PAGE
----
Competence – Alumni questionnaire Questionnaire Competence, Alumni, Questionnaire
Abstract
This questionnaire is part of the large EU-funded research project "COMPETENCE" in which our university, [university] participates. The questionnaire is designed to assess how well the university education have prepared recent graduates for their current jobs as well as for their future career. The questionnaire is divided into six themes: Introduction, specific knoweledge, competencies, work-related skills, conclusion and background questions. The primary objective is to find out whether recent graduates are utilizing and applying the knowledge and skills which they have acquired in their study program and to what degree such knowledge and skills are considered important for their current job and future career development. The information you provide in this questionnaire will be treated confidential. Your answers will only be reviewed by members of the research team directly involved in the project. Please answer the questions according to your experiences with [programme] at [university] which you have recently completed even if you have completed more then one programme. If there is a particular question which is not applicable to you or which you do not understand, please do not answer it and proceed to the next question.
Competence – Employers questionnaire Questionnaire Competence, Employers, Questionnaire
Abstract
This questionnaire is part of the large EU-funded research project "COMPETENCE" in which our university, [university] participates. The questionnaire is designed to assess how well the university education has prepared recent graduates for their current jobs as well as for their future career. The questionnaire is divided into six themes: Introduction, specific knoweledge, competencies, work-related skills, conclusion and background questions. The primary objective is to find out whether recent graduates are utilizing and applying the knowledge and skills which they have acquired in their study program and to what degree such knowledge and skills are considered important for their current job and future career development. The information you provide in this questionnaire will be treated confidential. Your answers will only be reviewed by members of the research team directly involved in the project. Please answer the questions according to your experiences with one employee who you directly supervise and who has recently completed his or her education of [programme] at [university]. If there is a particular question which is not applicable to you or which you do not understand, please do not answer it and proceed to the next question.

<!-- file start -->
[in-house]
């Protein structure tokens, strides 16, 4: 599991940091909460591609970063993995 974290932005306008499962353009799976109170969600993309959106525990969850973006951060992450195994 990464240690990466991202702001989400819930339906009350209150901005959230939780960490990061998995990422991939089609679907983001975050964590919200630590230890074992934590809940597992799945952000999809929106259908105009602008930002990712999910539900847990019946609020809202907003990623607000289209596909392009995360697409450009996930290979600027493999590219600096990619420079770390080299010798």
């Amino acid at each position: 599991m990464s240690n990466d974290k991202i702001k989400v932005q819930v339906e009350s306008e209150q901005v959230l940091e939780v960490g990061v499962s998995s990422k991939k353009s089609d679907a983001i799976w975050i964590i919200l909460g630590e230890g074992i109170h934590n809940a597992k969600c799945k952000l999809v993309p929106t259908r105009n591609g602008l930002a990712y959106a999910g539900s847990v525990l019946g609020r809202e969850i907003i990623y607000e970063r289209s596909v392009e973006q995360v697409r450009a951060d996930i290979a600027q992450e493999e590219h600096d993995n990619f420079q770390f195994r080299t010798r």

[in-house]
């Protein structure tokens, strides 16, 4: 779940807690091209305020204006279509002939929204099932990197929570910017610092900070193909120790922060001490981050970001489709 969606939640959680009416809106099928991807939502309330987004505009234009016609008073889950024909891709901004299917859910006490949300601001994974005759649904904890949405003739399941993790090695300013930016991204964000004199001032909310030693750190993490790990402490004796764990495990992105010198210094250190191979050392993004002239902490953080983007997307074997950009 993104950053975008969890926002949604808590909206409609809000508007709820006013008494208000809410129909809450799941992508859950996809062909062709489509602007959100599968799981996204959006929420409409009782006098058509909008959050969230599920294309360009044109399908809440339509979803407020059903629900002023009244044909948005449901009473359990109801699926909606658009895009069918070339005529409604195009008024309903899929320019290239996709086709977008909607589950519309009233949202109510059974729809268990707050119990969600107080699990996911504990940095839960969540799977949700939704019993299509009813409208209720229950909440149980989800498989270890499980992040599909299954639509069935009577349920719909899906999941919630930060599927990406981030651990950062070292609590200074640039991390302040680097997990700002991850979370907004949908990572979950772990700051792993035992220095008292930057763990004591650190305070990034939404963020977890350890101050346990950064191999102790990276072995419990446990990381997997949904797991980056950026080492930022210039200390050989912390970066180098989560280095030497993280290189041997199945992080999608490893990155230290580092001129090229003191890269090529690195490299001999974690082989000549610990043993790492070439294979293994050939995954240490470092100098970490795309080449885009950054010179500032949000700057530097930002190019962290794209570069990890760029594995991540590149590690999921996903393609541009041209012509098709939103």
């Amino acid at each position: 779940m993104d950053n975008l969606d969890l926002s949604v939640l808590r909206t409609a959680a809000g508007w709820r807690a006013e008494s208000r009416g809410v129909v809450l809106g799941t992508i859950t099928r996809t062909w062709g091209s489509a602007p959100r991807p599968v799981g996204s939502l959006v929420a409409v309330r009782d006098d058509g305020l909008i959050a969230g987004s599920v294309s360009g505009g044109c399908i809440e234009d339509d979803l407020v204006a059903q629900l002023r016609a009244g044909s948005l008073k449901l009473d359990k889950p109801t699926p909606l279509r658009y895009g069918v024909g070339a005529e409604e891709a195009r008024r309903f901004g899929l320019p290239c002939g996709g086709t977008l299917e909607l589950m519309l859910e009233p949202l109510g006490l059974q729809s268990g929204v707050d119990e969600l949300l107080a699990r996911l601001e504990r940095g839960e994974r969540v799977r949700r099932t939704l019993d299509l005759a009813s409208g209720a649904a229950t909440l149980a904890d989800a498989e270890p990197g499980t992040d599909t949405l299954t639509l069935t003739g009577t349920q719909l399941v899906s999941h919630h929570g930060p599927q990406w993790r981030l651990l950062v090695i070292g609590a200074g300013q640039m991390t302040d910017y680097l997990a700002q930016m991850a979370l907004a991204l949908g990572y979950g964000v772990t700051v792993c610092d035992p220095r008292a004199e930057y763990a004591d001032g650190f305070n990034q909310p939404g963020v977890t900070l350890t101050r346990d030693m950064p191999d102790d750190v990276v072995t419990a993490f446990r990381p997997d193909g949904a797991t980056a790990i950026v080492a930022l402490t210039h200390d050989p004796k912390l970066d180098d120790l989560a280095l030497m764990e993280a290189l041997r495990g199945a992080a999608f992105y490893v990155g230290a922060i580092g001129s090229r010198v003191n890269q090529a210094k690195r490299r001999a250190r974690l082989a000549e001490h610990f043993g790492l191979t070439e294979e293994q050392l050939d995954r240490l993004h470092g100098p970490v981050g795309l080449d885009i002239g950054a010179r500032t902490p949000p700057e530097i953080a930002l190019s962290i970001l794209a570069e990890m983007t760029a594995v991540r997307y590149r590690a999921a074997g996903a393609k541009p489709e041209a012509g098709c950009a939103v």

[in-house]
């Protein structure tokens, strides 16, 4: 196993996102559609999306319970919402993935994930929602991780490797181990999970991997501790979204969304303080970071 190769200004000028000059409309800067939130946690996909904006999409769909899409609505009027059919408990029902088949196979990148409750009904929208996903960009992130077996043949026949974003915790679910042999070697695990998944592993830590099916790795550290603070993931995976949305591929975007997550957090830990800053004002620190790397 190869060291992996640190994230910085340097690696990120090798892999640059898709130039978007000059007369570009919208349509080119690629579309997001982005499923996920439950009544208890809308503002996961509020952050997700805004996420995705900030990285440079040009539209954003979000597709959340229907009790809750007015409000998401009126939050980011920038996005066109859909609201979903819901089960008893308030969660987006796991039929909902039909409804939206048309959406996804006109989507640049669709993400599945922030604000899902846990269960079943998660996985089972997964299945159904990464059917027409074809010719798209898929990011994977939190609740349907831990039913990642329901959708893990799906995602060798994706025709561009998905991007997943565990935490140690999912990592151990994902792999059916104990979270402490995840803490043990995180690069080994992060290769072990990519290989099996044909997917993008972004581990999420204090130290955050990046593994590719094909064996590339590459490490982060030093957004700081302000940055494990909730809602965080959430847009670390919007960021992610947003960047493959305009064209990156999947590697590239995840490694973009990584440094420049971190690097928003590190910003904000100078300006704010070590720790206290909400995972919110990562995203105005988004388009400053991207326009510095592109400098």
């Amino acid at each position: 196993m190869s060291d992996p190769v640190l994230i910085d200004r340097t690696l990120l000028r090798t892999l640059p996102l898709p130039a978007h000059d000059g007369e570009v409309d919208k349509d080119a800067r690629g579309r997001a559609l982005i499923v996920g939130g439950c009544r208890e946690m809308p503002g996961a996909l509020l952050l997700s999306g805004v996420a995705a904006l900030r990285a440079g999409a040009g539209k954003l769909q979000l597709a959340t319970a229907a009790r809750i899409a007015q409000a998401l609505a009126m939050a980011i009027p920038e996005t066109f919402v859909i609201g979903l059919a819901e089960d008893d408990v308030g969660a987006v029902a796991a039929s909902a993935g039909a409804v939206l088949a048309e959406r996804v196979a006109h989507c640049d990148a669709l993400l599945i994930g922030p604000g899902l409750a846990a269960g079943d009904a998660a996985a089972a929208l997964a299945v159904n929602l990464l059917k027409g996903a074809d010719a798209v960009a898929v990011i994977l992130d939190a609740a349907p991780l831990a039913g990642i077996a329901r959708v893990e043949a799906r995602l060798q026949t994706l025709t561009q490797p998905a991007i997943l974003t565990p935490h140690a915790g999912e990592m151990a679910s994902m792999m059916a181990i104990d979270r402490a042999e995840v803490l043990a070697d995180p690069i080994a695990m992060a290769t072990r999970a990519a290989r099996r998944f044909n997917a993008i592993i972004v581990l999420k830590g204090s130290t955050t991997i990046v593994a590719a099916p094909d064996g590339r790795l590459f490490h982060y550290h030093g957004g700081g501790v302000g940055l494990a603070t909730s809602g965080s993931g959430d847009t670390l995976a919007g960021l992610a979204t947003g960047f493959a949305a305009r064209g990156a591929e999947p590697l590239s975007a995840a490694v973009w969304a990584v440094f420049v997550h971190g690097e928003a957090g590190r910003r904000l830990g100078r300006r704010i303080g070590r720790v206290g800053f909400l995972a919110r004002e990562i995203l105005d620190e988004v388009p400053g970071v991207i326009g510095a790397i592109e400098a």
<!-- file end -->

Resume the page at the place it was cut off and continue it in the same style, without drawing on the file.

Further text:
Competence Based Thinking Manual Manual / Handbook / Guide Competence, Thinking, Manual Rupert Beinhauer (FH JOANNEUM), Bernadette Frech (FH JOANNEUM)
Abstract
Even before the beginning of the 21st century academic education had been moving away from the traditional knowledge-based approach towards more competence-based teaching. Recently this process has become even more of a preoccupation. With the introduction of the Bologna process, many EU universities have experienced increased interest from the professional and commercial sectors for their interests to be included into the academic environment. In an increasingly competitive global market for higher education universities have had to listen to their company colleagues more than ever before. As a result, universities have developed initiatives to adapt their academic teaching to the requirements of industry, in order to ensure that their graduates are the most employable, and to increase their competitiveness in the international education market. As a result a new form of curriculum development has arisen, which has focussed on finding the relationship between university education and the competences needed by the graduates in their later careers, by defining exactly which competencies need to be included in the respective courses. This new competence-based approach is nowadays one of the most discussed topics in curriculum development. The Tempus project "COMPETENCE" and the series of booklets developed throughout the project show some of these developments and discussions, and seek to provide support in the introduction of such competence-based approaches to university academics and administrators across Europe.
Matching Competences between Higher Education and the Labour Market Manual / Handbook / Guide Competence, Labour Market, Higher Education Bernadette Frech, Biviana Deisy Castro Buitrago, Rene Wenzel, Rupert Beinhauer, Ana Azevedo, Robert Minovski
Abstract